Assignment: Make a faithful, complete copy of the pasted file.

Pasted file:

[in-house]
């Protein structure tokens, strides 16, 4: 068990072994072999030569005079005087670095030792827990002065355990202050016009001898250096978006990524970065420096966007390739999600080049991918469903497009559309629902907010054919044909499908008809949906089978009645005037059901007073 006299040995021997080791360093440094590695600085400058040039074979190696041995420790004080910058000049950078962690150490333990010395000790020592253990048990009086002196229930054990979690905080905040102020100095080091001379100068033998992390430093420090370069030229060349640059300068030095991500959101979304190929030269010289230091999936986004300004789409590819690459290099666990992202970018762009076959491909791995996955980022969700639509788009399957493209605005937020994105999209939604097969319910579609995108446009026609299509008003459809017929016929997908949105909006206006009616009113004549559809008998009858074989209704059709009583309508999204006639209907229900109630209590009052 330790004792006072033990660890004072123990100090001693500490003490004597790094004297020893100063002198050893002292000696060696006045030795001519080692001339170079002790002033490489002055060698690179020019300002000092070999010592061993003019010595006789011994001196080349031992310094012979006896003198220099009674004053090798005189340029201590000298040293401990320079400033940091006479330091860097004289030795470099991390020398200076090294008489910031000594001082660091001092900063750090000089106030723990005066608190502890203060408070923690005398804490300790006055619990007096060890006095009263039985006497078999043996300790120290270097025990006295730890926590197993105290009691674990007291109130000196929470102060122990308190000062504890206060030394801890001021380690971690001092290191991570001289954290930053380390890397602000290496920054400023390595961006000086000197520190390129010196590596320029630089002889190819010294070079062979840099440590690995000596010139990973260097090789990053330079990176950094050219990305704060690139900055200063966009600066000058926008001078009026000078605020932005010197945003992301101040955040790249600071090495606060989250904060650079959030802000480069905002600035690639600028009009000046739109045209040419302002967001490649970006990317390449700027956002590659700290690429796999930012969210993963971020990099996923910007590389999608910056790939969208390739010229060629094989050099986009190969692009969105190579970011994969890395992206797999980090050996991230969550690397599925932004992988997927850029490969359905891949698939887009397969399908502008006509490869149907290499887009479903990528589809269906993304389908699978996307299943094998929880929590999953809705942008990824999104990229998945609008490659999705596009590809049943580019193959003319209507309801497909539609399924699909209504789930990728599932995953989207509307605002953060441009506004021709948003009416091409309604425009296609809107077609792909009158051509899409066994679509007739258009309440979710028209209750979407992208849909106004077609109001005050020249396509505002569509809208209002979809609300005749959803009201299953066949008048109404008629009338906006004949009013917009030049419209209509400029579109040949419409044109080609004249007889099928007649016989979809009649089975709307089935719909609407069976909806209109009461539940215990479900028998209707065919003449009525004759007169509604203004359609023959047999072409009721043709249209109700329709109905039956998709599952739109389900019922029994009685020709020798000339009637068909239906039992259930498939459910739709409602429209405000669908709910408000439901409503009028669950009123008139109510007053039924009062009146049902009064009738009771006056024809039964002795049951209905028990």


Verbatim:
[in-house]
């Protein structure tokens, strides 16, 4: 068990072994072999030569005079005087670095030792827990002065355990202050016009001898250096978006990524970065420096966007390739999600080049991918469903497009559309629902907010054919044909499908008809949906089978009645005037059901007073 006299040995021997080791360093440094590695600085400058040039074979190696041995420790004080910058000049950078962690150490333990010395000790020592253990048990009086002196229930054990979690905080905040102020100095080091001379100068033998992390430093420090370069030229060349640059300068030095991500959101979304190929030269010289230091999936986004300004789409590819690459290099666990992202970018762009076959491909791995996955980022969700639509788009399957493209605005937020994105999209939604097969319910579609995108446009026609299509008003459809017929016929997908949105909006206006009616009113004549559809008998009858074989209704059709009583309508999204006639209907229900109630209590009052 330790004792006072033990660890004072123990100090001693500490003490004597790094004297020893100063002198050893002292000696060696006045030795001519080692001339170079002790002033490489002055060698690179020019300002000092070999010592061993003019010595006789011994001196080349031992310094012979006896003198220099009674004053090798005189340029201590000298040293401990320079400033940091006479330091860097004289030795470099991390020398200076090294008489910031000594001082660091001092900063750090000089106030723990005066608190502890203060408070923690005398804490300790006055619990007096060890006095009263039985006497078999043996300790120290270097025990006295730890926590197993105290009691674990007291109130000196929470102060122990308190000062504890206060030394801890001021380690971690001092290191991570001289954290930053380390890397602000290496920054400023390595961006000086000197520190390129010196590596320029630089002889190819010294070079062979840099440590690995000596010139990973260097090789990053330079990176950094050219990305704060690139900055200063966009600066000058926008001078009026000078605020932005010197945003992301101040955040790249600071090495606060989250904060650079959030802000480069905002600035690639600028009009000046739109045209040419302002967001490649970006990317390449700027956002590659700290690429796999930012969210993963971020990099996923910007590389999608910056790939969208390739010229060629094989050099986009190969692009969105190579970011994969890395992206797999980090050996991230969550690397599925932004992988997927850029490969359905891949698939887009397969399908502008006509490869149907290499887009479903990528589809269906993304389908699978996307299943094998929880929590999953809705942008990824999104990229998945609008490659999705596009590809049943580019193959003319209507309801497909539609399924699909209504789930990728599932995953989207509307605002953060441009506004021709948003009416091409309604425009296609809107077609792909009158051509899409066994679509007739258009309440979710028209209750979407992208849909106004077609109001005050020249396509505002569509809208209002979809609300005749959803009201299953066949008048109404008629009338906006004949009013917009030049419209209509400029579109040949419409044109080609004249007889099928007649016989979809009649089975709307089935719909609407069976909806209109009461539940215990479900028998209707065919003449009525004759007169509604203004359609023959047999072409009721043709249209109700329709109905039956998709599952739109389900019922029994009685020709020798000339009637068909239906039992259930498939459910739709409602429209405000669908709910408000439901409503009028669950009123008139109510007053039924009062009146049902009064009738009771006056024809039964002795049951209905028990």